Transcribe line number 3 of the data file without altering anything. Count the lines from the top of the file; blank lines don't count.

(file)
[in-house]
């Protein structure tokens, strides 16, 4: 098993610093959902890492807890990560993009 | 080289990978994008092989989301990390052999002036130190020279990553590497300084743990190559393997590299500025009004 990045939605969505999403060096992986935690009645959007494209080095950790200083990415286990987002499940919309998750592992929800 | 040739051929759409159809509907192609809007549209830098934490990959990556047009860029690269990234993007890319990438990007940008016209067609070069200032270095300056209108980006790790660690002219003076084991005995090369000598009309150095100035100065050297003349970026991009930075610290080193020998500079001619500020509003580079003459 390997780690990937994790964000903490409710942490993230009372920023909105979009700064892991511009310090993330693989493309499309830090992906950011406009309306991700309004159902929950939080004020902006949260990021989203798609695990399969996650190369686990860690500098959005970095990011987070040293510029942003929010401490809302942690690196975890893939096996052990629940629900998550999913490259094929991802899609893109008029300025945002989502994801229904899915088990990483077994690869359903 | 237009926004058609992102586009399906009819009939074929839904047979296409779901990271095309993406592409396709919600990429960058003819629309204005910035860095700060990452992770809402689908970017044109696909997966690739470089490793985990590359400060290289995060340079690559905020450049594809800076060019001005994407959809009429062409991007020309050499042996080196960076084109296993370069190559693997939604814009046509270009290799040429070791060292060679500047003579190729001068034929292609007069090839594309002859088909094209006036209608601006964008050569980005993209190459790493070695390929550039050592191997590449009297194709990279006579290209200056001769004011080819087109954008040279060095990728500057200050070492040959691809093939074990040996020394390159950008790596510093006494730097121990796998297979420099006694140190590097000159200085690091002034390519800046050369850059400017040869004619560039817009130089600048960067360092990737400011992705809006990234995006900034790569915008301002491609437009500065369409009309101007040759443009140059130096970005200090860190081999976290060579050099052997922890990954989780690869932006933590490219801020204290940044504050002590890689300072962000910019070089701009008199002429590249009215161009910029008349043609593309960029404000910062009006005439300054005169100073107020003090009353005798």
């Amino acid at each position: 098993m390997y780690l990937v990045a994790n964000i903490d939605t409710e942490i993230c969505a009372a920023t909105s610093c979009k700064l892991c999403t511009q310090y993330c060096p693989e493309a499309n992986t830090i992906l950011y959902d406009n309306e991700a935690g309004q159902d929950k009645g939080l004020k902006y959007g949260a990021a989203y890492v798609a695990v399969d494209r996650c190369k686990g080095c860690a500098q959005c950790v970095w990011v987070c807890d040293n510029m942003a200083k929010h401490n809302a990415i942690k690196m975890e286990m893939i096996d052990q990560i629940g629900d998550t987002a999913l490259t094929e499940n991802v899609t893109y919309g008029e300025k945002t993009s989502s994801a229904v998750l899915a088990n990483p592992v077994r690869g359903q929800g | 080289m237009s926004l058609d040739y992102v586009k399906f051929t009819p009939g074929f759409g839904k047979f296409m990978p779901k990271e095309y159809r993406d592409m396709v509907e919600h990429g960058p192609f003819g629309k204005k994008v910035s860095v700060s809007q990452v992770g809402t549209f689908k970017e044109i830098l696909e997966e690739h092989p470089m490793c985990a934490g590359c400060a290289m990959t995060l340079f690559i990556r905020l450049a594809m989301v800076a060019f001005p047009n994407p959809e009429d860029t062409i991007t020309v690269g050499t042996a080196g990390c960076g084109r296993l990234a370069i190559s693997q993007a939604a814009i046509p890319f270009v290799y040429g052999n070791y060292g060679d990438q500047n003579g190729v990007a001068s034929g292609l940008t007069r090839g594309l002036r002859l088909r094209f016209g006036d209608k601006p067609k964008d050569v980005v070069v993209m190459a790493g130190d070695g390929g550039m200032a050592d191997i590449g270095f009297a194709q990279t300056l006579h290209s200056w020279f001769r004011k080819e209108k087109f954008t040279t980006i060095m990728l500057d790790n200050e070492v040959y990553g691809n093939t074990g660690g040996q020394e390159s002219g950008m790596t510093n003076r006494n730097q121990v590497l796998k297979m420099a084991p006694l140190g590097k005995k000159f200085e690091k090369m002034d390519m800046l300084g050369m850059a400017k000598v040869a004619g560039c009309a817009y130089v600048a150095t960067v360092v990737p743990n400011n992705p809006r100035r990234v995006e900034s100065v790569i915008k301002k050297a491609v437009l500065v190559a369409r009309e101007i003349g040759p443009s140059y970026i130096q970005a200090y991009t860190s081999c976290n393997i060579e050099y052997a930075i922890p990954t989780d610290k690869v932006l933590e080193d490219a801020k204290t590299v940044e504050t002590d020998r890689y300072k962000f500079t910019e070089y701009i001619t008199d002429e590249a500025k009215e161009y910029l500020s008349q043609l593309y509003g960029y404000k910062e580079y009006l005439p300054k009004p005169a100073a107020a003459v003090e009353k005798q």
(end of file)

């Amino acid at each position: 098993m390997y780690l990937v990045a994790n964000i903490d939605t409710e942490i993230c969505a009372a920023t909105s610093c979009k700064l892991c999403t511009q310090y993330c060096p693989e493309a499309n992986t830090i992906l950011y959902d406009n309306e991700a935690g309004q159902d929950k009645g939080l004020k902006y959007g949260a990021a989203y890492v798609a695990v399969d494209r996650c190369k686990g080095c860690a500098q959005c950790v970095w990011v987070c807890d040293n510029m942003a200083k929010h401490n809302a990415i942690k690196m975890e286990m893939i096996d052990q990560i629940g629900d998550t987002a999913l490259t094929e499940n991802v899609t893109y919309g008029e300025k945002t993009s989502s994801a229904v998750l899915a088990n990483p592992v077994r690869g359903q929800g | 080289m237009s926004l058609d040739y992102v586009k399906f051929t009819p009939g074929f759409g839904k047979f296409m990978p779901k990271e095309y159809r993406d592409m396709v509907e919600h990429g960058p192609f003819g629309k204005k994008v910035s860095v700060s809007q990452v992770g809402t549209f689908k970017e044109i830098l696909e997966e690739h092989p470089m490793c985990a934490g590359c400060a290289m990959t995060l340079f690559i990556r905020l450049a594809m989301v800076a060019f001005p047009n994407p959809e009429d860029t062409i991007t020309v690269g050499t042996a080196g990390c960076g084109r296993l990234a370069i190559s693997q993007a939604a814009i046509p890319f270009v290799y040429g052999n070791y060292g060679d990438q500047n003579g190729v990007a001068s034929g292609l940008t007069r090839g594309l002036r002859l088909r094209f016209g006036d209608k601006p067609k964008d050569v980005v070069v993209m190459a790493g130190d070695g390929g550039m200032a050592d191997i590449g270095f009297a194709q990279t300056l006579h290209s200056w020279f001769r004011k080819e209108k087109f954008t040279t980006i060095m990728l500057d790790n200050e070492v040959y990553g691809n093939t074990g660690g040996q020394e390159s002219g950008m790596t510093n003076r006494n730097q121990v590497l796998k297979m420099a084991p006694l140190g590097k005995k000159f200085e690091k090369m002034d390519m800046l300084g050369m850059a400017k000598v040869a004619g560039c009309a817009y130089v600048a150095t960067v360092v990737p743990n400011n992705p809006r100035r990234v995006e900034s100065v790569i915008k301002k050297a491609v437009l500065v190559a369409r009309e101007i003349g040759p443009s140059y970026i130096q970005a200090y991009t860190s081999c976290n393997i060579e050099y052997a930075i922890p990954t989780d610290k690869v932006l933590e080193d490219a801020k204290t590299v940044e504050t002590d020998r890689y300072k962000f500079t910019e070089y701009i001619t008199d002429e590249a500025k009215e161009y910029l500020s008349q043609l593309y509003g960029y404000k910062e580079y009006l005439p300054k009004p005169a100073a107020a003459v003090e009353k005798q």